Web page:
Recycled wastewater is increasingly touted as part of the solution to California's water woes, particularly for agricultural use, as the state's historic drought continues. The cost of treating wastewater to meet state health standards for reuse and to reduce salt levels that damage crops presents a new set of challenges, however.
Researchers at the University of California, Riverside have developed an economic model that demonstrates how flexible wastewater treatment processes which blend varying levels of treated effluent can be optimized to produce a water supply that is affordable, and meets and surpasses a variety of water quality requirements.
Ecological consequences of amphetamine pollution in urban streams
August 25, 2016 03:32 PM - Cary Institute of Ecosystem Studies via EurekAlert!
Pharmaceutical and illicit drugs are present in streams in Baltimore, Maryland. At some sites, amphetamine concentrations are high enough to alter the base of the aquatic food web. So reports a new study released today in the journal Environmental Science & Technology, which is one of the first to explore the ecological consequences of stimulant pollution in urban streams.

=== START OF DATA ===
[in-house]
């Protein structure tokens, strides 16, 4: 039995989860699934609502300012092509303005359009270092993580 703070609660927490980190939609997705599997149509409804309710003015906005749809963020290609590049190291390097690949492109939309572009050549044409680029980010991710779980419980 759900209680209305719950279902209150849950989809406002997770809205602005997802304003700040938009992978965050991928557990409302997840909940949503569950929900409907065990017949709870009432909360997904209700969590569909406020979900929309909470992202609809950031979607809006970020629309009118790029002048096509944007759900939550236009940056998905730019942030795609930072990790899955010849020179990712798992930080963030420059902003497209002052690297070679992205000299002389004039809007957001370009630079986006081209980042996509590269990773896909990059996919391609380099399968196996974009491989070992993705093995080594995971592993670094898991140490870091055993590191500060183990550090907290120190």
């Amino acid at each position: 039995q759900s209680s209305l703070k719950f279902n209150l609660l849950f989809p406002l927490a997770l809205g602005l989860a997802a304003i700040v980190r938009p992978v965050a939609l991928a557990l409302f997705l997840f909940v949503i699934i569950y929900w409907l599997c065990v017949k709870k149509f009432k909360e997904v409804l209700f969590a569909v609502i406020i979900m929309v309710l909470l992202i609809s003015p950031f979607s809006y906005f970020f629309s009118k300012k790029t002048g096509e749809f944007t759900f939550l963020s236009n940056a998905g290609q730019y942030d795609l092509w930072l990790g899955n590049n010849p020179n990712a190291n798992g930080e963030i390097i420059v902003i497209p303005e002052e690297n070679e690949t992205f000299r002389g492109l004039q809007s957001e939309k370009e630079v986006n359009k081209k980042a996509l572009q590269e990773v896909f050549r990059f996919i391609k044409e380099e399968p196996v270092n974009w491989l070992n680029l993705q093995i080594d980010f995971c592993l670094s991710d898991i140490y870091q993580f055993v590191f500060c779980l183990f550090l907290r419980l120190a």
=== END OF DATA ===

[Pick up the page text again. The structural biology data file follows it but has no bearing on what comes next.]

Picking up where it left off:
Lead author Sylvia S. Lee conducted the work as a postdoctoral researcher at the Cary Institute of Ecosystem Studies. Lee, now with the Environmental Protection Agency, comments, "Around the world, treated and untreated wastewater entering surface waters contains pharmaceuticals and illicit drugs that originate from human consumption and excretion, manufacturing processes, or improper disposal. We were interested in revealing how amphetamine exposure influences the small plants and animals that play a large role in regulating the health of streams."
Perfluorinated compounds found in African crocodiles, American alligators
August 25, 2016 11:12 AM - National Institute of Standards and Technology (NIST) via EurekAlert!
American alligators and South African crocodiles populate waterways a third of the globe apart, and yet both have detectable levels of long-lived industrial and household compounds for nonstick coatings in their blood, according to two studies from researchers at the Hollings Marine Laboratory in Charleston, South Carolina, and its affiliated institutions, which include the National Institute of Standards and Technology.
Production of some compounds in this family of environmentally persistent chemicals--associated with liver toxicity, reduced fertility and a variety of other health problems in studies of people and animals--has been phased out in the United States and many other nations. Yet all blood plasma samples drawn from 125 American alligators across 12 sites in Florida and South Carolina contained at least six of the 15 perfluorinated alkyl acids (PFAAs) that were tracked in the alligator study.